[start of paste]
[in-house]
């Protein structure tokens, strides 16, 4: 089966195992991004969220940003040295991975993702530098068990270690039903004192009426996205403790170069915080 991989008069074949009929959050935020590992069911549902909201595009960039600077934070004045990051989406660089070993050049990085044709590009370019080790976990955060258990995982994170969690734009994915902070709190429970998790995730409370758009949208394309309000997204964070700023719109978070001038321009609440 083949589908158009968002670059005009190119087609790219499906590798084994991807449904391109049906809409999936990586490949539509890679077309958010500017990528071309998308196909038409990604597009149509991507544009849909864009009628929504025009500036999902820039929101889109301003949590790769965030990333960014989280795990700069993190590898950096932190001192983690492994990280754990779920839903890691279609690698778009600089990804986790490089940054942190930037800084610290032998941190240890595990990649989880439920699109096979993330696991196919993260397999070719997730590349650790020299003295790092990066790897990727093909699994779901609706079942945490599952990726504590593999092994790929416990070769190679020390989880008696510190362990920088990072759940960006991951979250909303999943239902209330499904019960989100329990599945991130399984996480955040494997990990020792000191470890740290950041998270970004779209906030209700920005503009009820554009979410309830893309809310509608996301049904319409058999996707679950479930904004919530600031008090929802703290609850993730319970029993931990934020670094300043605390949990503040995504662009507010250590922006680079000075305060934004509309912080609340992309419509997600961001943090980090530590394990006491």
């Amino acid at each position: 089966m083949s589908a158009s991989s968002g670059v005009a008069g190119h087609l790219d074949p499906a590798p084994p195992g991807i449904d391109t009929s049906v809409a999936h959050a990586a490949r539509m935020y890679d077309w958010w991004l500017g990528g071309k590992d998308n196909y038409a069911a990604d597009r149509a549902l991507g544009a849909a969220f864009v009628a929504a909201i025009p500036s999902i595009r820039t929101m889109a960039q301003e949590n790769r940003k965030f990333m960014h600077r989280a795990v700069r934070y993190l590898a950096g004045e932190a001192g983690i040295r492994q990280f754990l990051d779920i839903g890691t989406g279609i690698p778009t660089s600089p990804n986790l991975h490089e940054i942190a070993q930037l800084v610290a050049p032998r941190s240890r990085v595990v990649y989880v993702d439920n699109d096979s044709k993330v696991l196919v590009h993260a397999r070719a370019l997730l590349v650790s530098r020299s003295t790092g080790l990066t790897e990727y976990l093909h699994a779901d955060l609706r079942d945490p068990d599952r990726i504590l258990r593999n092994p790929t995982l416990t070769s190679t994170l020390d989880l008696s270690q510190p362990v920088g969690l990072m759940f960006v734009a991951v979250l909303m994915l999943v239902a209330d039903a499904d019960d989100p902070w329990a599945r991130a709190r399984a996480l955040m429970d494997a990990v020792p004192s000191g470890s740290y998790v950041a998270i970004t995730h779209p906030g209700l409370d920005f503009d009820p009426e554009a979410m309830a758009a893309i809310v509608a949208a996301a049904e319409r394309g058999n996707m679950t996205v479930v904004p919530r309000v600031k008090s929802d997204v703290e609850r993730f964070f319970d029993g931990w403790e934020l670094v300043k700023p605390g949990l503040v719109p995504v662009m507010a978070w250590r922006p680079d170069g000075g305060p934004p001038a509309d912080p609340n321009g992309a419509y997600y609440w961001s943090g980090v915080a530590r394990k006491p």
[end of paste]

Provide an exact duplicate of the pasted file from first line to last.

[in-house]
């Protein structure tokens, strides 16, 4: 089966195992991004969220940003040295991975993702530098068990270690039903004192009426996205403790170069915080 991989008069074949009929959050935020590992069911549902909201595009960039600077934070004045990051989406660089070993050049990085044709590009370019080790976990955060258990995982994170969690734009994915902070709190429970998790995730409370758009949208394309309000997204964070700023719109978070001038321009609440 083949589908158009968002670059005009190119087609790219499906590798084994991807449904391109049906809409999936990586490949539509890679077309958010500017990528071309998308196909038409990604597009149509991507544009849909864009009628929504025009500036999902820039929101889109301003949590790769965030990333960014989280795990700069993190590898950096932190001192983690492994990280754990779920839903890691279609690698778009600089990804986790490089940054942190930037800084610290032998941190240890595990990649989880439920699109096979993330696991196919993260397999070719997730590349650790020299003295790092990066790897990727093909699994779901609706079942945490599952990726504590593999092994790929416990070769190679020390989880008696510190362990920088990072759940960006991951979250909303999943239902209330499904019960989100329990599945991130399984996480955040494997990990020792000191470890740290950041998270970004779209906030209700920005503009009820554009979410309830893309809310509608996301049904319409058999996707679950479930904004919530600031008090929802703290609850993730319970029993931990934020670094300043605390949990503040995504662009507010250590922006680079000075305060934004509309912080609340992309419509997600961001943090980090530590394990006491």
């Amino acid at each position: 089966m083949s589908a158009s991989s968002g670059v005009a008069g190119h087609l790219d074949p499906a590798p084994p195992g991807i449904d391109t009929s049906v809409a999936h959050a990586a490949r539509m935020y890679d077309w958010w991004l500017g990528g071309k590992d998308n196909y038409a069911a990604d597009r149509a549902l991507g544009a849909a969220f864009v009628a929504a909201i025009p500036s999902i595009r820039t929101m889109a960039q301003e949590n790769r940003k965030f990333m960014h600077r989280a795990v700069r934070y993190l590898a950096g004045e932190a001192g983690i040295r492994q990280f754990l990051d779920i839903g890691t989406g279609i690698p778009t660089s600089p990804n986790l991975h490089e940054i942190a070993q930037l800084v610290a050049p032998r941190s240890r990085v595990v990649y989880v993702d439920n699109d096979s044709k993330v696991l196919v590009h993260a397999r070719a370019l997730l590349v650790s530098r020299s003295t790092g080790l990066t790897e990727y976990l093909h699994a779901d955060l609706r079942d945490p068990d599952r990726i504590l258990r593999n092994p790929t995982l416990t070769s190679t994170l020390d989880l008696s270690q510190p362990v920088g969690l990072m759940f960006v734009a991951v979250l909303m994915l999943v239902a209330d039903a499904d019960d989100p902070w329990a599945r991130a709190r399984a996480l955040m429970d494997a990990v020792p004192s000191g470890s740290y998790v950041a998270i970004t995730h779209p906030g209700l409370d920005f503009d009820p009426e554009a979410m309830a758009a893309i809310v509608a949208a996301a049904e319409r394309g058999n996707m679950t996205v479930v904004p919530r309000v600031k008090s929802d997204v703290e609850r993730f964070f319970d029993g931990w403790e934020l670094v300043k700023p605390g949990l503040v719109p995504v662009m507010a978070w250590r922006p680079d170069g000075g305060p934004p001038a509309d912080p609340n321009g992309a419509y997600y609440w961001s943090g980090v915080a530590r394990k006491p």